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Thomas Cranmer: Twitter and the Monty Python Business Model


Musk continues to develop the new free speech model for Twitter, drawing on comedy for new ideas and as a way of deflecting political criticism. By contrast, Ardern's approach involves less humour.



On Sunday I asked the question: would Twitter unfollow the Prime Minister given that, on the face of it, Musk and Ardern have very different ideas of how the public square should operate?


As it turned out, it was a question that the Prime Minister was also pondering. When questioned on Tuesday about Twitter’s change of ownership, Ardern observed that “it is fair to say we are in a bit of unknown territory at this point”. They had, it seemed, changed their relationship status to “it’s complicated”. Despite this setback Musk and Ardern both had a busy week, with each of them progressing their own vision of how public discourse should be moderated.


In my last article, I observed that humour was central to Musk’s view of free and open debate and this week saw confirmation of that. It started on Tuesday with him toying with the idea of asking twitter users to pay $20 per month for a blue check as a means of verification. When the author Stephen King unceremoniously shot him down, Musk’s response was to lower the price:



By Wednesday, Musk had firmed up the idea in his own mind enough to outline the basic details of the $8 per month blue check to the twitterverse, declaring “Power to the people!”:



His aim is to introduce a new revenue stream to Twitter making it less dependent on advertisers. There is also a desire to reduce the preponderance of bots that currently plague the site and to improve the general quality of the discourse. In his usual fashion, Musk was unapologetic about stealing a good idea from one of his comedy favourites - Monty Python.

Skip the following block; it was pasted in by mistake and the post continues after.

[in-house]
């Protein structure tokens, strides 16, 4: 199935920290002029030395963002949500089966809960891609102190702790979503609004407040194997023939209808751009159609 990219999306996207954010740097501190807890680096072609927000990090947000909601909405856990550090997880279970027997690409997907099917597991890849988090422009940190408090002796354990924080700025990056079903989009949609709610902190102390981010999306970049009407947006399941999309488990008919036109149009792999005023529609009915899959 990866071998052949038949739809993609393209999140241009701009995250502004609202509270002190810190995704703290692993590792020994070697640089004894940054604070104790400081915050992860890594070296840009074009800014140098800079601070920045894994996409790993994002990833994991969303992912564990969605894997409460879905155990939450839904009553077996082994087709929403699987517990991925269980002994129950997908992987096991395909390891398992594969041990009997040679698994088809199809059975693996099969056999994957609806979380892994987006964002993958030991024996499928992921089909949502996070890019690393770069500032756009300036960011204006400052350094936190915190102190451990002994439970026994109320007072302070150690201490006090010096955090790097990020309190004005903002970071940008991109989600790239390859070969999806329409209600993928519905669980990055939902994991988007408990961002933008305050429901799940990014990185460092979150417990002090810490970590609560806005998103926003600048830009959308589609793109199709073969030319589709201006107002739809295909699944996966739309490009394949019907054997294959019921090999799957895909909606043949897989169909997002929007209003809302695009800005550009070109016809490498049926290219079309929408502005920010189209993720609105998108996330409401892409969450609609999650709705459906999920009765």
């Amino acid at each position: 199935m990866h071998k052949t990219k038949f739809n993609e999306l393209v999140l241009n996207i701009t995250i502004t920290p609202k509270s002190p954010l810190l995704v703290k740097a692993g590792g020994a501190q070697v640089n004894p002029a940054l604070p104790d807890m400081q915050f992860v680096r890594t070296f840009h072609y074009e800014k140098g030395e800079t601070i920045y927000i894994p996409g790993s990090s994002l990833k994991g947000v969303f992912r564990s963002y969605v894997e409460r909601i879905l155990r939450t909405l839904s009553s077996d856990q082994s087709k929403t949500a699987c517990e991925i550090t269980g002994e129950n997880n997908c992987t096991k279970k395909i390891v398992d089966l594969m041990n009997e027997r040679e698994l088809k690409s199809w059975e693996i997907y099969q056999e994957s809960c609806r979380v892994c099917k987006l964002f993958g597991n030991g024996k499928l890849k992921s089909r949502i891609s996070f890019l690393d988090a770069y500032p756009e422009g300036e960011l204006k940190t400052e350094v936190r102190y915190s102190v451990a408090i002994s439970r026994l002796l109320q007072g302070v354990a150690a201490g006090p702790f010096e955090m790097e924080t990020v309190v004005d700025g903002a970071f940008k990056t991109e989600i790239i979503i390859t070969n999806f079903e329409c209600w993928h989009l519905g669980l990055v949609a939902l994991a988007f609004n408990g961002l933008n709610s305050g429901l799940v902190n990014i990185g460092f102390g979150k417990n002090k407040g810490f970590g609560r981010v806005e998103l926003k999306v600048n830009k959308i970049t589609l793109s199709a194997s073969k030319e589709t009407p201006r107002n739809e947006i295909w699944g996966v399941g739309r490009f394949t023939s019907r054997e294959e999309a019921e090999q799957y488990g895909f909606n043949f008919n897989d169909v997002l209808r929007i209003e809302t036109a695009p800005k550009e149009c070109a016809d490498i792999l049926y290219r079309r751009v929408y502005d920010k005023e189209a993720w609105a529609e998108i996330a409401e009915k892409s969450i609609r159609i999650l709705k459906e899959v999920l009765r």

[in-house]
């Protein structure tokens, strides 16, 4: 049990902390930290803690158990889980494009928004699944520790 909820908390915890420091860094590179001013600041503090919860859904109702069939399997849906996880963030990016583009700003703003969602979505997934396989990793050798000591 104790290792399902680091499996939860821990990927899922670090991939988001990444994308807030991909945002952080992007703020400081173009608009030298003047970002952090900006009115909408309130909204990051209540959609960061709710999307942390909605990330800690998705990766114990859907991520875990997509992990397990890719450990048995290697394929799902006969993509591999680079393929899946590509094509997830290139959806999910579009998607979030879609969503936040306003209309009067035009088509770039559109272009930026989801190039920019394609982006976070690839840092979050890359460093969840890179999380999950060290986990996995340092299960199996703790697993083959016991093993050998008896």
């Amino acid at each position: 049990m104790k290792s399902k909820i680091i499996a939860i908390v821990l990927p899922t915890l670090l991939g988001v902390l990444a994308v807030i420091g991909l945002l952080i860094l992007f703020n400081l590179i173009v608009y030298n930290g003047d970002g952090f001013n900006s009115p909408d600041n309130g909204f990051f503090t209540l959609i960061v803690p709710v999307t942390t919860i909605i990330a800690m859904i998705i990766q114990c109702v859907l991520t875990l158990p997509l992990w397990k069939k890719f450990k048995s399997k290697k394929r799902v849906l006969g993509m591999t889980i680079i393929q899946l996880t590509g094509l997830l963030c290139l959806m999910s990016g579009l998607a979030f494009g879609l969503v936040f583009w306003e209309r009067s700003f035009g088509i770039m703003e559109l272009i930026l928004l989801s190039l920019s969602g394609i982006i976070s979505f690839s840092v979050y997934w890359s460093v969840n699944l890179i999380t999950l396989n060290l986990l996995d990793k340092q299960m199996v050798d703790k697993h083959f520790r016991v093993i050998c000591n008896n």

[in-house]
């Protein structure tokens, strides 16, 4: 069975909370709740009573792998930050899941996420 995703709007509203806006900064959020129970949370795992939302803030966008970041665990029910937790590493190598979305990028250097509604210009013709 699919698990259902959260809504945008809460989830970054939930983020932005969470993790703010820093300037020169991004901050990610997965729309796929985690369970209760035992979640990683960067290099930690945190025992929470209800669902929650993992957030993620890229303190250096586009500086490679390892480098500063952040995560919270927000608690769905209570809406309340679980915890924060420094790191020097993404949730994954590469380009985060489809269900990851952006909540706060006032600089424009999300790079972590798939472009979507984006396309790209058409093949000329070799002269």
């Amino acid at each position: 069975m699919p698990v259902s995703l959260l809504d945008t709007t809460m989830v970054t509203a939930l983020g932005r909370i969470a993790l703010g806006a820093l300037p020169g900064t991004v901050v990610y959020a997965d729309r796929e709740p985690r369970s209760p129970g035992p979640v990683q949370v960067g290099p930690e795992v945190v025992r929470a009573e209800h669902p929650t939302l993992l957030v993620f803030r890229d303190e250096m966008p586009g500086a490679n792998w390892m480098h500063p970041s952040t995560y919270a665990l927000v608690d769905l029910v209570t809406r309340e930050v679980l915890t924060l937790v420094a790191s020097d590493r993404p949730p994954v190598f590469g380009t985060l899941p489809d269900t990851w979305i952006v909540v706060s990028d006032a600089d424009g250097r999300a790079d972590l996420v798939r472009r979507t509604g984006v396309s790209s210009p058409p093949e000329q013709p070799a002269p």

Musk is currently in a no-win situation, a position which he enjoys and is accustomed to from his investment in Tesla. Yesterday he announced that “being attacked by the right & left simultaneously is a good sign”. In response to criticism from politicians and commentators he adopted his usual weapons of choice - humour and memes.


For instance, when the Democratic Congresswoman, Alexandria Ocasio-Cortez, criticised him for being a billionaire attempting to sell free speech for $8 per month, he responded with his typical boyish insouciance:



It has been reported that the new $8 blue check could be offered to users as early as next Monday. Other changes, such as to the content moderation committee and the introduction of a digital payment system will take more time but will no doubt follow in short order. One benefit that Musk has touted with monetization of the site is for users to make a micro-payment to a content producer to access, for instance, one story which would usually be behind a paywall.


By contrast, the Prime Minister’s week seemed to contain rather less humour. Ardern participated in the country's annual hui on countering terrorism and violent extremism - He Whenua Taurikura Hui, with the head of New Zealand’s SIS, Rebecca Kitteridge.